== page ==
2/6/99: Heading for the American base, Palmer Station today. We're hoping we can get a quick tour but we've been told that we should have given them six months notice. As we get closer and hail them on V.H.F. as to our approach, we find that we will be indeed be invited as we're the first American yacht to visit in at least two years. (Most of the boats on charter down here are French.) We'll be given a tour by a Wisconsinite and former Badger, my Alma mater. At 9PM we head in for a tour arranged by Ron, the base commander, given by John, an E-Scow sailor from Mendota, of all people! Palmer Station is very modern compared with the other bases. They do all research here, there is no military presence at all. After the tour we were invited to join the Saturday night party just getting into swing. We had to cut the night a little short, the wind came up and threatened to strand us on shore, the boat being a 10 minute dinghy ride away.
2/7/99: We go along side the stations dock because we've invited the people from the station to visit the boat today. Futuro has also been grant a tour and moors along outside us. We spend a lovely day entertaining and making friends with the station's personal. We take off after exchanging gifts to Port Lockroy, a British Historical Site manned by David and Nigel. Futuro has more gearbox problems on the way, a terrible place for this to happen. It seems its overheating and they sail up to Port Lockroy, hours after we arrive. The holding here is not great and I spend a sleepless night listening to the wind, the glaciers calving and the boat swing around.
2/8/99: I spend the day aboard as I'm not feeling quite up to snuff. The crew spends most of the day ashore walking on the glaciers and checking out the penguins. The penguins here are very use to people, many cruiseships stop here, so you can get really close. Zetty shoots the last of her film at 6PM.
2/9/99: Leaving for the Melchior Island to the North today to get ready for the passage back to Porto Williams. Aventura has left yesterday, we'll wait a little longer as our weather forecast doesn't look quite as good. We meet Vegewind and Futuro there, we're all waiting for a little better weather.
2/10/99: We receive another bad weather forecast this morning advising us not to leave until the beginning of next week. This is a little disappointing as both the other boats have decided to go. This leaves us here all alone waiting it out. The boats are reporting North to Northwest winds, slugging it out to weather and trying to get west. We'd also leave but it sounds pretty bad. An interesting situation develops as we get an email message from Kelly that the US Coast Guard has informed her that our EPIRB has gone off. She's very worried and the USCG is about to start search and rescue procedures if they can't verify that its not an emergency. We quickly send an email back via Inmarsat Standard-C stating that we're fine and it must be an equipment malfunction. I also try to raising the USCG on the SSB H.F. radio without any luck. I also try WLO, a H.F. telephone company in the US. No luck there either. We try and get Palmer Station via V.H.F. but no luck. We wait to see if Kelly emails us back. Finally she does and we, she and the USCG sleep a little better!
2/11/99: We get the weather report and although it doesn't look good, its not going to get any better for another seven days. All hands on deck, we're out here! The weather forecast calls for 25-35kts today, 30-35kts tomorrow and 30-40kts the next day. Seas should be in the 12-20 foot range. We cross the starting line in 25kts of breeze from the east. The wind direction tells us that the low pressure system we're watching is getting very close. As the day progresses the wind increases to 40kts and I reef all the sails down to their smallest shapes. Risque is still going 10kts over the ground and we're making great, lumpy progress to the northwest. My late evening watch see the wind go dead as we enter the center of the low pressure system. Twenty minutes of motoring bring us to southwest breeze at 15kts. This gets stronger during the night until it gets to a steady 35kts, gusting to 45kts. Because of the broad reach course we're on, the 15 foot rollers don't seem that bad. We know it will get worse as these winds build the seas the farther north we go.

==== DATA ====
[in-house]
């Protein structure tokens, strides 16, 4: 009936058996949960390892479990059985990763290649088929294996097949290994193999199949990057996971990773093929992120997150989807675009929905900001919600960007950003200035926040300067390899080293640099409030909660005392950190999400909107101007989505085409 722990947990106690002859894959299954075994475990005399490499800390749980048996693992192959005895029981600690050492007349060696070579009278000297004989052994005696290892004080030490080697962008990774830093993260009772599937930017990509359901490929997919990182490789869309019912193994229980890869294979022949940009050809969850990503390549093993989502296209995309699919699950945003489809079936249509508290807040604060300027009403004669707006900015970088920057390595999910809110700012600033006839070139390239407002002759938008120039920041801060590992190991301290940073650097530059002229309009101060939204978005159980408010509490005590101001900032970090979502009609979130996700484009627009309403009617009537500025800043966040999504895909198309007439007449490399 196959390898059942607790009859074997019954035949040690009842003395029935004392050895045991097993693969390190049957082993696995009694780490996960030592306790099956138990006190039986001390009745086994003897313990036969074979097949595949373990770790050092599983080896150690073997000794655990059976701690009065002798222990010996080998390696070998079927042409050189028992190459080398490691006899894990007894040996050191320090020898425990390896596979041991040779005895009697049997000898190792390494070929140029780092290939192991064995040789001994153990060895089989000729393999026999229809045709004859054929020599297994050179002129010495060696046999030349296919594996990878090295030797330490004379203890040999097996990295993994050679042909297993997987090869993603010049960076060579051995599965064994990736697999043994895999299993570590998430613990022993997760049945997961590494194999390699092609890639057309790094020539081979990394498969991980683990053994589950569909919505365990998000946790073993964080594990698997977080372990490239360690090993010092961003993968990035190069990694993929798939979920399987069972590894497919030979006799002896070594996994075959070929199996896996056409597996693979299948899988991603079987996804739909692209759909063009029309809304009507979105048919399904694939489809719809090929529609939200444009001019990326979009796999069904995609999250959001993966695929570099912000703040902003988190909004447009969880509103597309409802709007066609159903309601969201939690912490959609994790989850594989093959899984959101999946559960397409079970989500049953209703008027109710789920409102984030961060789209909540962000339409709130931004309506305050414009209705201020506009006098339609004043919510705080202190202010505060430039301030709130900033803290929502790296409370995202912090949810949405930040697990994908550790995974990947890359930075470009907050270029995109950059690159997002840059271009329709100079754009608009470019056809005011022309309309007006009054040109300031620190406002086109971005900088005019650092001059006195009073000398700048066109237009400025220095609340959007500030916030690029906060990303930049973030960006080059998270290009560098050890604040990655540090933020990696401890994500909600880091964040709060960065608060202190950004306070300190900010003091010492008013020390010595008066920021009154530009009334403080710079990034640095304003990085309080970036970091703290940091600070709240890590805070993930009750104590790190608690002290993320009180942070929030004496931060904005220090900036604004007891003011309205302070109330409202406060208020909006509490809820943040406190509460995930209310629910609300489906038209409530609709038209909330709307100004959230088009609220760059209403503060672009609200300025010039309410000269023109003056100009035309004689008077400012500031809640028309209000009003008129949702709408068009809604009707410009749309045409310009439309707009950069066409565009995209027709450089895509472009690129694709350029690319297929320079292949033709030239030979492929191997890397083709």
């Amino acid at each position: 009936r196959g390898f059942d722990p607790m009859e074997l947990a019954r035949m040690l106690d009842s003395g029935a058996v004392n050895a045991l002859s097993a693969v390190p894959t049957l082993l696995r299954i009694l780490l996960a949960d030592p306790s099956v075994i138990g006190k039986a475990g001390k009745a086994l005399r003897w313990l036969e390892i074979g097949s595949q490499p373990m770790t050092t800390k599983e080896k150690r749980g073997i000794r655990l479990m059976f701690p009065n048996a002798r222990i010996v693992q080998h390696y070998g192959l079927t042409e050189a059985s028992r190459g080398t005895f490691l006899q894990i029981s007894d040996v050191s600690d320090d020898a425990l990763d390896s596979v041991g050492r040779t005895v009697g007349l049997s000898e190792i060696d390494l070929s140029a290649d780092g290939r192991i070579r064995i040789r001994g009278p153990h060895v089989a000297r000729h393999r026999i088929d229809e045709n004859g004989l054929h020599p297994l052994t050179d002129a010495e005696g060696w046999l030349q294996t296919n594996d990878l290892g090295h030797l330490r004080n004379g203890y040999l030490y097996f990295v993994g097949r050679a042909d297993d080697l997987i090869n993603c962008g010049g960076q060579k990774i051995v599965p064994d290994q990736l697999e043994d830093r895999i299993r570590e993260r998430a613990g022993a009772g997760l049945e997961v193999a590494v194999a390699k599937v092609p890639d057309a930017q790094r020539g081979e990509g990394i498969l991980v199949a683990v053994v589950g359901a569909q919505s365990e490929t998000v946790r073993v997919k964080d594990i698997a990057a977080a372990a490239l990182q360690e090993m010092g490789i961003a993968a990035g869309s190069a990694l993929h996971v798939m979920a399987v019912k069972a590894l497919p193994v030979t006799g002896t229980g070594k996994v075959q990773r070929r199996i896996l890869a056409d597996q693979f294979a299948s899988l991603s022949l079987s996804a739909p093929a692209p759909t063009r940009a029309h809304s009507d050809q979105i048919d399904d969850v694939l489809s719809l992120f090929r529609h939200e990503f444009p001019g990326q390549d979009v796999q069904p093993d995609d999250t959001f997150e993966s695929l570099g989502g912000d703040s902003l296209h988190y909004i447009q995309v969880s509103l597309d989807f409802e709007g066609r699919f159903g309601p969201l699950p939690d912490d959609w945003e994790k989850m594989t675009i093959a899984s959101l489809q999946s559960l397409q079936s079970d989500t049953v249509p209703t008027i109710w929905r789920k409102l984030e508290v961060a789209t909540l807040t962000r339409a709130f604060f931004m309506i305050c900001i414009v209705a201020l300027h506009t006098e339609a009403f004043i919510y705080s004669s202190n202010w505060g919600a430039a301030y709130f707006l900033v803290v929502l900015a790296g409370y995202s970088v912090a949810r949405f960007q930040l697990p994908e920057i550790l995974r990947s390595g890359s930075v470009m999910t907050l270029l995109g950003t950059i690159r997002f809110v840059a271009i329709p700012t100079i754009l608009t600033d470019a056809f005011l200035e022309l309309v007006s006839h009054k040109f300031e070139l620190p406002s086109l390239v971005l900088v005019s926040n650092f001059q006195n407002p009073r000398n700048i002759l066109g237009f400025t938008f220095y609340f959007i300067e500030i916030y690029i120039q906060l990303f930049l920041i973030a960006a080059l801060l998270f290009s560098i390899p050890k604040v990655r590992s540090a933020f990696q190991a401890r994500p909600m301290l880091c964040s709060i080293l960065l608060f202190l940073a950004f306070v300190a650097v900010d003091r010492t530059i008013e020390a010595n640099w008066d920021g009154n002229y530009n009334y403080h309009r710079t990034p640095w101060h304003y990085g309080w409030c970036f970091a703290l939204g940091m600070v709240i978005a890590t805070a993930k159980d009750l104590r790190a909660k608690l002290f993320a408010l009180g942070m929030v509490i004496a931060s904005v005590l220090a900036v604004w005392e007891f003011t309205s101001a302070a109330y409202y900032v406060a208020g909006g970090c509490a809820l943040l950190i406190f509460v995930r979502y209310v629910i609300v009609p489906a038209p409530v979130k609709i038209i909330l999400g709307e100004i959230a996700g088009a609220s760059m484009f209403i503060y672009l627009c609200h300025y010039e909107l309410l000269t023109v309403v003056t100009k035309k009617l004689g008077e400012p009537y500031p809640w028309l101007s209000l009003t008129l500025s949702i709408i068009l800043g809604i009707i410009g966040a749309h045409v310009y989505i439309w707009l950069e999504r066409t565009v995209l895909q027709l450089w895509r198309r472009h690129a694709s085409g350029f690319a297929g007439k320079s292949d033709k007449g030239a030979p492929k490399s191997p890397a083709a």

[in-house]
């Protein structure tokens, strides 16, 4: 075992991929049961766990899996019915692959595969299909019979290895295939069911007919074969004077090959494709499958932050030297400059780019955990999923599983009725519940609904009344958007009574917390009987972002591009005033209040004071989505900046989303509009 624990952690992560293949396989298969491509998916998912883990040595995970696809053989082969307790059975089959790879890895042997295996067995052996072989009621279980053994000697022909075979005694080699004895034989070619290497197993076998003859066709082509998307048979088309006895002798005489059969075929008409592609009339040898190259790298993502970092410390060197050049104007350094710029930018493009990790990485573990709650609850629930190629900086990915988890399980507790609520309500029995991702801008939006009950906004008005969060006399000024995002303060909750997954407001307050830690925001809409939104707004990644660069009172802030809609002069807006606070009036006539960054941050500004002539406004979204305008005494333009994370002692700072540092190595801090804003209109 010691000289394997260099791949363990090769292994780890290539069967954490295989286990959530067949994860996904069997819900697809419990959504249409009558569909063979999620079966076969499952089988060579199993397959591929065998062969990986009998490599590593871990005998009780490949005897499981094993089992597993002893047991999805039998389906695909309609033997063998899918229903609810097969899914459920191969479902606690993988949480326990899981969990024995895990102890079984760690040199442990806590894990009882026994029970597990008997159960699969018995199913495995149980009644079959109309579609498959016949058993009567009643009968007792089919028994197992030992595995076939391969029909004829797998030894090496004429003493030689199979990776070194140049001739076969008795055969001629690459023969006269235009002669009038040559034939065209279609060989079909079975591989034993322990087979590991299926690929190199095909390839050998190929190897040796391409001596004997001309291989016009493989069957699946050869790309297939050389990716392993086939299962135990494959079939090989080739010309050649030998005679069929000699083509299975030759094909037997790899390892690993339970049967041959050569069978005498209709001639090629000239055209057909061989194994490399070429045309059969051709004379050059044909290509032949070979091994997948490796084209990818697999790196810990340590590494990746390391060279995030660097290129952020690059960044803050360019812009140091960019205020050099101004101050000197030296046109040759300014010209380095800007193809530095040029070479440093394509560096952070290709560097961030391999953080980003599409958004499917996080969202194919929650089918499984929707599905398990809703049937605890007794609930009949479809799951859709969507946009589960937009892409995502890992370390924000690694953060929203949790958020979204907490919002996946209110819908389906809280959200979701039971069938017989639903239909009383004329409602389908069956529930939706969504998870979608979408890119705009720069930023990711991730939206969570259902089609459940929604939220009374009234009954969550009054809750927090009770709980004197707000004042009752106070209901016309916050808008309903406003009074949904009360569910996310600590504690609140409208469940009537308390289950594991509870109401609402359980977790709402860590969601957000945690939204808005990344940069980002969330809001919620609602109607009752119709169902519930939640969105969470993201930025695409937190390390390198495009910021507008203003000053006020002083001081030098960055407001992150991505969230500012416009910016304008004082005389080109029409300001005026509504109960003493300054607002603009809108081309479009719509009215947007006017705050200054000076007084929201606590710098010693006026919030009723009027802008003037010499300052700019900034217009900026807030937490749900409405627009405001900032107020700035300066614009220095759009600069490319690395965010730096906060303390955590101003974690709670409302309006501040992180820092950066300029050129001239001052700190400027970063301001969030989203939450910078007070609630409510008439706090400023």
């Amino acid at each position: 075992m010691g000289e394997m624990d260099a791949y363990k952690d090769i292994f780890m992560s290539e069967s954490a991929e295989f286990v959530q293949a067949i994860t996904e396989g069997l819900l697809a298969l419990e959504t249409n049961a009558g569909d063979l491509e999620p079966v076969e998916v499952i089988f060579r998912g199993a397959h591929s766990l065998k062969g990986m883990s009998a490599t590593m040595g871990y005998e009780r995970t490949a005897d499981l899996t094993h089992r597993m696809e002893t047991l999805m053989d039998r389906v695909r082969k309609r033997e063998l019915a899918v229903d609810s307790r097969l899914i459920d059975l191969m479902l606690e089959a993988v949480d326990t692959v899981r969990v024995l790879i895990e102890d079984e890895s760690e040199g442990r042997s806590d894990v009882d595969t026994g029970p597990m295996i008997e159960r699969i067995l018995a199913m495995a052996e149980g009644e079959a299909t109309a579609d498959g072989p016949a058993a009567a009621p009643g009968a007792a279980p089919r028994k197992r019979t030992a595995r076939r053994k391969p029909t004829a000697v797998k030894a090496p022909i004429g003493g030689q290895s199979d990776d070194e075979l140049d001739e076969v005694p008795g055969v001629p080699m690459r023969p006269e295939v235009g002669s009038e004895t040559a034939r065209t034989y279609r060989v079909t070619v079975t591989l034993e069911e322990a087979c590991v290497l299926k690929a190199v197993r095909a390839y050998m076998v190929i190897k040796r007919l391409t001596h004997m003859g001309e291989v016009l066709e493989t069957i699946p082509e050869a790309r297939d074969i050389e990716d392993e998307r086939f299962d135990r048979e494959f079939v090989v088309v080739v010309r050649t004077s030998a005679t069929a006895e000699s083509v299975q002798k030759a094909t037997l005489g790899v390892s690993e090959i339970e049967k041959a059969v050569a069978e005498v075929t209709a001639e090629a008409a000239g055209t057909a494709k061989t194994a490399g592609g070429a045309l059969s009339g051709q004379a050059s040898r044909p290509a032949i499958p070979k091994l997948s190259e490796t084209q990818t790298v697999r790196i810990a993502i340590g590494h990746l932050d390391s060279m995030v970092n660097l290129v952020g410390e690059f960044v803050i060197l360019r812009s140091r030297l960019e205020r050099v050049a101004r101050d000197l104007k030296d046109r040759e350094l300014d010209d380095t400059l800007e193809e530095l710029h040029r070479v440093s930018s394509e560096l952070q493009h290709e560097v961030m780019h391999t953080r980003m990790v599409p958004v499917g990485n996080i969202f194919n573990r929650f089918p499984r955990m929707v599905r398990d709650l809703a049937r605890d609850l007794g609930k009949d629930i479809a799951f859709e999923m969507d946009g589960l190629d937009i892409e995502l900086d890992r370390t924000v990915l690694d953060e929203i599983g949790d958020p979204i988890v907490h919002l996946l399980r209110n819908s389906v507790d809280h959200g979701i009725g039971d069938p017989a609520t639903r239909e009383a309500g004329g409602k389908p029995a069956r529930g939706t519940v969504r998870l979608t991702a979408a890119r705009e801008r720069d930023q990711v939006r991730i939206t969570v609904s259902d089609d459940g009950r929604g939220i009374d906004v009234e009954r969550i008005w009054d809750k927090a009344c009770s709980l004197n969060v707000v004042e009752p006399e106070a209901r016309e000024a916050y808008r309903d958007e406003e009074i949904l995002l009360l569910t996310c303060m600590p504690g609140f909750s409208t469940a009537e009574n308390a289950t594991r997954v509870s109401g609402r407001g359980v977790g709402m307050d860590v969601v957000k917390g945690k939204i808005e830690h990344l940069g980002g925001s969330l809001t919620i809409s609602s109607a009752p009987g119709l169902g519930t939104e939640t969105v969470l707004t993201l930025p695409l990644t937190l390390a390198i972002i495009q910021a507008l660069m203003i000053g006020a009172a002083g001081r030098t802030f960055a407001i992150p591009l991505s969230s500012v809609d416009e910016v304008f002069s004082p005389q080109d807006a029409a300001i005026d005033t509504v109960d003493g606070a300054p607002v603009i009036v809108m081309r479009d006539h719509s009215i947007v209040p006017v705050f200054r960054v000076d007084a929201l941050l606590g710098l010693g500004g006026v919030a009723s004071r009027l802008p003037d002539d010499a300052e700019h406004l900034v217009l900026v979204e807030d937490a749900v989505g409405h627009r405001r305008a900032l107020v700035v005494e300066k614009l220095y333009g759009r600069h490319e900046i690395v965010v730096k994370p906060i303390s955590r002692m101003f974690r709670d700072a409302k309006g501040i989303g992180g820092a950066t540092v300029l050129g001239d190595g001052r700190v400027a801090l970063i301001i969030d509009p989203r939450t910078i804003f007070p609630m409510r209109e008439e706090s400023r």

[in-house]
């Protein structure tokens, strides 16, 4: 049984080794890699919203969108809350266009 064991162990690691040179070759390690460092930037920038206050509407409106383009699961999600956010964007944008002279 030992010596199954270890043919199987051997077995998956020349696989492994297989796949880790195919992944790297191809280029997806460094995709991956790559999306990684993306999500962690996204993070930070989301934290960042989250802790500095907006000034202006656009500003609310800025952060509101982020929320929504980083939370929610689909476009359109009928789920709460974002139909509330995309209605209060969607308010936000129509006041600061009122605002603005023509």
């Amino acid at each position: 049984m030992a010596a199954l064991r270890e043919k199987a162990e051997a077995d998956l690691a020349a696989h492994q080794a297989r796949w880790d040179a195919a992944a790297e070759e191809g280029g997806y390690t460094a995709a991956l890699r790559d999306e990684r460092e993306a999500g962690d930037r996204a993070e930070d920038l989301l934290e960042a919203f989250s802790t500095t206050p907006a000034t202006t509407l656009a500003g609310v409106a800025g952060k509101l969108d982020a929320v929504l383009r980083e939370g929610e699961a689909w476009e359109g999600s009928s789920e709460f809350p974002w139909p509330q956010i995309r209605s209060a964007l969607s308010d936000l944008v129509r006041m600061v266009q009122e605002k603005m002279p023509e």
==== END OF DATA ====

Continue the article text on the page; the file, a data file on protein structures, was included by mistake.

2/12/99: Southwest breeze today at the same speeds of 30-40kts. The seas as predicted are getting larger with an occasional 20 footer breaking over the stern drenching the cockpit. I feel safe in the boat, we've checked and re-check the equipment for this trip, it seems to be paying off. Some of the other crew members aren't feeling so well, seasickness has set in with the bigger waves. The saloon is often empty when I get off my watch. The squalls have been increasingly windy but not long lived, 1 or 2 hours at most.
2/13/99: Still southwest breeze but the waves have increased to 15-25 feet, the wind gusting to 50kts. The ride is getting a little hairy when the big ones break but we're making great time, easily catching up to within 12 hours of the boats that left 36 hours in front of us. The day wears on and by the end of the day we can start changing course to more North. This makes the ride a little more bearable. Big Lou and Drew have a snow squall that leaves 2 inches of granular snow in the cockpit. We should make Cape Horn by 6AM tomorrow.
2/14/99: Cape Horn in site. We have 20nm to go and the wind has shifted into the northwest so we're just going to make it. As we cross the finish line, I feel a great relief as the most dangerous part of our 'round the worlder is behind us. We sail around Cape Horn and try and go ashore but the wind is not right and we can't anchor. C'est la vie. Big Lou got out the ear piercing gun that Tom Meyers has lent him and opens shop. One by one, we each have our left ears pierced. No pain but a weird feeling. We motorsail upwind to Porto Williams for a deep, deep sleep....
To be continued...
Photos of our Antarctic journey...